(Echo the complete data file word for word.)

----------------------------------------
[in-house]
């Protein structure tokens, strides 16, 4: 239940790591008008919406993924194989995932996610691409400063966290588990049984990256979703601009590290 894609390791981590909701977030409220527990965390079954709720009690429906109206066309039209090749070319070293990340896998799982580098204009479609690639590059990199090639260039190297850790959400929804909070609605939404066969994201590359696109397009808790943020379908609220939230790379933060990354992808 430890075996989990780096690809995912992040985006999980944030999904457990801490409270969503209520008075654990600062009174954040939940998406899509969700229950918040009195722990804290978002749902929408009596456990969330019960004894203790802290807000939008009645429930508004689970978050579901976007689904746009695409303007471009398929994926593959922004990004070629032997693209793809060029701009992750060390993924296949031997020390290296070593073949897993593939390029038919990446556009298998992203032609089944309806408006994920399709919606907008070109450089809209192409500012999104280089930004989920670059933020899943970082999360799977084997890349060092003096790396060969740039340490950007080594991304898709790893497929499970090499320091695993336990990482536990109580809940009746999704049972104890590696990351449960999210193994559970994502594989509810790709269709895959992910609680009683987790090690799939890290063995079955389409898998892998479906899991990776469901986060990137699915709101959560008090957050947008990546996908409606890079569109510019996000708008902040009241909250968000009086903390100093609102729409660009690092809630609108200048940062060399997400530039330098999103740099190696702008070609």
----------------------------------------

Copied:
[in-house]
């Protein structure tokens, strides 16, 4: 239940790591008008919406993924194989995932996610691409400063966290588990049984990256979703601009590290 894609390791981590909701977030409220527990965390079954709720009690429906109206066309039209090749070319070293990340896998799982580098204009479609690639590059990199090639260039190297850790959400929804909070609605939404066969994201590359696109397009808790943020379908609220939230790379933060990354992808 430890075996989990780096690809995912992040985006999980944030999904457990801490409270969503209520008075654990600062009174954040939940998406899509969700229950918040009195722990804290978002749902929408009596456990969330019960004894203790802290807000939008009645429930508004689970978050579901976007689904746009695409303007471009398929994926593959922004990004070629032997693209793809060029701009992750060390993924296949031997020390290296070593073949897993593939390029038919990446556009298998992203032609089944309806408006994920399709919606907008070109450089809209192409500012999104280089930004989920670059933020899943970082999360799977084997890349060092003096790396060969740039340490950007080594991304898709790893497929499970090499320091695993336990990482536990109580809940009746999704049972104890590696990351449960999210193994559970994502594989509810790709269709895959992910609680009683987790090690799939890290063995079955389409898998892998479906899991990776469901986060990137699915709101959560008090957050947008990546996908409606890079569109510019996000708008902040009241909250968000009086903390100093609102729409660009690092809630609108200048940062060399997400530039330098999103740099190696702008070609």